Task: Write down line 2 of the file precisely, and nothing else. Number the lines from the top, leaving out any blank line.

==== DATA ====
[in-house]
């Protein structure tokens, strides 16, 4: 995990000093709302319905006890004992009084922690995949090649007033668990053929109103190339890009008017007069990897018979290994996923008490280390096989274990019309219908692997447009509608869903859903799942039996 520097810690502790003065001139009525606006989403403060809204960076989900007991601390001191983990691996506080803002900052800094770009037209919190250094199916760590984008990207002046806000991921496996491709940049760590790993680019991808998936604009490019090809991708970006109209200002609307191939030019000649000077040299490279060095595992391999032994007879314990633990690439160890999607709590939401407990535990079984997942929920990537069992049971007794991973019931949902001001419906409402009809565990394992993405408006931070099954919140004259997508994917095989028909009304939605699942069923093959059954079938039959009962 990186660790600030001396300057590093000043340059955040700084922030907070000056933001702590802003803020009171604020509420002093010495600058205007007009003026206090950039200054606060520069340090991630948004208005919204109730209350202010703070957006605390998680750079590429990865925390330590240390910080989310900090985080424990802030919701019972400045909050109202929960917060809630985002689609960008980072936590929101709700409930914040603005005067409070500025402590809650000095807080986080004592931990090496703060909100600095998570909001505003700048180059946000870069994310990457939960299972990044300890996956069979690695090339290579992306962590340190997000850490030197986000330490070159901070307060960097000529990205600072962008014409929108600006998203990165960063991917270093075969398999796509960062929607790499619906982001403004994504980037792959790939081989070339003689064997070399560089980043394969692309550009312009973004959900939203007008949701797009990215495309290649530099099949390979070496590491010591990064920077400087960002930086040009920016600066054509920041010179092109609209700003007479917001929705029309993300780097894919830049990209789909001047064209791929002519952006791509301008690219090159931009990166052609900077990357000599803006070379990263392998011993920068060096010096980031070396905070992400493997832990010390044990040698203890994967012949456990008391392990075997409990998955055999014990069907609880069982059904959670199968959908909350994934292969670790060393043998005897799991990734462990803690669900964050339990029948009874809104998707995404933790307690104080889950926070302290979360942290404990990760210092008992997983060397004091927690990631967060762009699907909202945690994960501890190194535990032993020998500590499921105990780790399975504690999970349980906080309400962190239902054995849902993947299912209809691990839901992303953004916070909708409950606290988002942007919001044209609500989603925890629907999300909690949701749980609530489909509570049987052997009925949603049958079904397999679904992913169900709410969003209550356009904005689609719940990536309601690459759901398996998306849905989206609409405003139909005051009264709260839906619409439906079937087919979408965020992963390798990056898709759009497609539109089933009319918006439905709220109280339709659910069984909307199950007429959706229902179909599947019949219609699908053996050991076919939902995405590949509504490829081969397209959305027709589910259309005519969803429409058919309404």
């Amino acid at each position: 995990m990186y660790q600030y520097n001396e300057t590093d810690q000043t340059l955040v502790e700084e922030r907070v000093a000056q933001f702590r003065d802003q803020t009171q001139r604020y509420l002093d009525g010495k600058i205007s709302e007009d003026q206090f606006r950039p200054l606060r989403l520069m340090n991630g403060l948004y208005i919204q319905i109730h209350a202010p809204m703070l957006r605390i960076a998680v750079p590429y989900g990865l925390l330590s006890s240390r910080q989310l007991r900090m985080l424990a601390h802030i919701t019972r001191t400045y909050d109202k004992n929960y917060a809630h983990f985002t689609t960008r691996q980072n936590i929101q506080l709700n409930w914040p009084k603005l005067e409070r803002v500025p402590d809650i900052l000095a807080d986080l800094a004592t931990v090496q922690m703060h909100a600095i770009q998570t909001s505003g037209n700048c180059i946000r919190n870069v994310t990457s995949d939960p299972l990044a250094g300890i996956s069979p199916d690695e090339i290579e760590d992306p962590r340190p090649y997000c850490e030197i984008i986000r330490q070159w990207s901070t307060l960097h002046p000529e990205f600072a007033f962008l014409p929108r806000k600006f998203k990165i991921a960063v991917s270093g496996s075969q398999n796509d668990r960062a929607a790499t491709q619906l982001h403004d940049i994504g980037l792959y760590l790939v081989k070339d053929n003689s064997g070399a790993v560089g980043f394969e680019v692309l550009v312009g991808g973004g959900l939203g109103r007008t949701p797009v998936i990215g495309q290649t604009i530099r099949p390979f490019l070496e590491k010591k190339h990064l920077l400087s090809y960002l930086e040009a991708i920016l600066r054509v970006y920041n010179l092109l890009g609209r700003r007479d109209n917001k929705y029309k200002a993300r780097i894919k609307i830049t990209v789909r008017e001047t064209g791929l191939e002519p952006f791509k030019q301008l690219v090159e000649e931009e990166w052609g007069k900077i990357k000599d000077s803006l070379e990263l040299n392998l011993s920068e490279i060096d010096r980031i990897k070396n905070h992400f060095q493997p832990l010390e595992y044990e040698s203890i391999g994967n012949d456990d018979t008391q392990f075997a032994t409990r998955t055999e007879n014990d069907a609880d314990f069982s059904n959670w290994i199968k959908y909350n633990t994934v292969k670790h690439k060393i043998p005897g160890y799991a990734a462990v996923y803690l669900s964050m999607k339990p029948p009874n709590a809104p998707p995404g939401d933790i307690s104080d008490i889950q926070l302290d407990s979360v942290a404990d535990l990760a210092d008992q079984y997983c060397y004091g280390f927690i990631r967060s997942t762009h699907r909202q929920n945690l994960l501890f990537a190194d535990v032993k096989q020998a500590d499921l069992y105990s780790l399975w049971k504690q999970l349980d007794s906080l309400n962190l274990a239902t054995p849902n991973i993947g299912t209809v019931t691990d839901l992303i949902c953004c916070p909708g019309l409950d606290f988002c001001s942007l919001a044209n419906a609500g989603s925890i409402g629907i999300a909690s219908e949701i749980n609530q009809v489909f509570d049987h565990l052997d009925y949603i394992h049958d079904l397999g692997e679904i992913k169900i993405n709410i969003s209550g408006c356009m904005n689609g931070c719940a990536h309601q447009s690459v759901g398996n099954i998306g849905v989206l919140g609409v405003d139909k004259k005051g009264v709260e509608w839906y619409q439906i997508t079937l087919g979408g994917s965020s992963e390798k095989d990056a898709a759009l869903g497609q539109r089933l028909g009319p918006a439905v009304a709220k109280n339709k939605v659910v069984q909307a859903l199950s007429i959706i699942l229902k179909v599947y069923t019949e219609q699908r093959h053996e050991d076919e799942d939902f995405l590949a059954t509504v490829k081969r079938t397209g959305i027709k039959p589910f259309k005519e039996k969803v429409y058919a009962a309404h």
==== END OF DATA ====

């Protein structure tokens, strides 16, 4: 995990000093709302319905006890004992009084922690995949090649007033668990053929109103190339890009008017007069990897018979290994996923008490280390096989274990019309219908692997447009509608869903859903799942039996 520097810690502790003065001139009525606006989403403060809204960076989900007991601390001191983990691996506080803002900052800094770009037209919190250094199916760590984008990207002046806000991921496996491709940049760590790993680019991808998936604009490019090809991708970006109209200002609307191939030019000649000077040299490279060095595992391999032994007879314990633990690439160890999607709590939401407990535990079984997942929920990537069992049971007794991973019931949902001001419906409402009809565990394992993405408006931070099954919140004259997508994917095989028909009304939605699942069923093959059954079938039959009962 990186660790600030001396300057590093000043340059955040700084922030907070000056933001702590802003803020009171604020509420002093010495600058205007007009003026206090950039200054606060520069340090991630948004208005919204109730209350202010703070957006605390998680750079590429990865925390330590240390910080989310900090985080424990802030919701019972400045909050109202929960917060809630985002689609960008980072936590929101709700409930914040603005005067409070500025402590809650000095807080986080004592931990090496703060909100600095998570909001505003700048180059946000870069994310990457939960299972990044300890996956069979690695090339290579992306962590340190997000850490030197986000330490070159901070307060960097000529990205600072962008014409929108600006998203990165960063991917270093075969398999796509960062929607790499619906982001403004994504980037792959790939081989070339003689064997070399560089980043394969692309550009312009973004959900939203007008949701797009990215495309290649530099099949390979070496590491010591990064920077400087960002930086040009920016600066054509920041010179092109609209700003007479917001929705029309993300780097894919830049990209789909001047064209791929002519952006791509301008690219090159931009990166052609900077990357000599803006070379990263392998011993920068060096010096980031070396905070992400493997832990010390044990040698203890994967012949456990008391392990075997409990998955055999014990069907609880069982059904959670199968959908909350994934292969670790060393043998005897799991990734462990803690669900964050339990029948009874809104998707995404933790307690104080889950926070302290979360942290404990990760210092008992997983060397004091927690990631967060762009699907909202945690994960501890190194535990032993020998500590499921105990780790399975504690999970349980906080309400962190239902054995849902993947299912209809691990839901992303953004916070909708409950606290988002942007919001044209609500989603925890629907999300909690949701749980609530489909509570049987052997009925949603049958079904397999679904992913169900709410969003209550356009904005689609719940990536309601690459759901398996998306849905989206609409405003139909005051009264709260839906619409439906079937087919979408965020992963390798990056898709759009497609539109089933009319918006439905709220109280339709659910069984909307199950007429959706229902179909599947019949219609699908053996050991076919939902995405590949509504490829081969397209959305027709589910259309005519969803429409058919309404």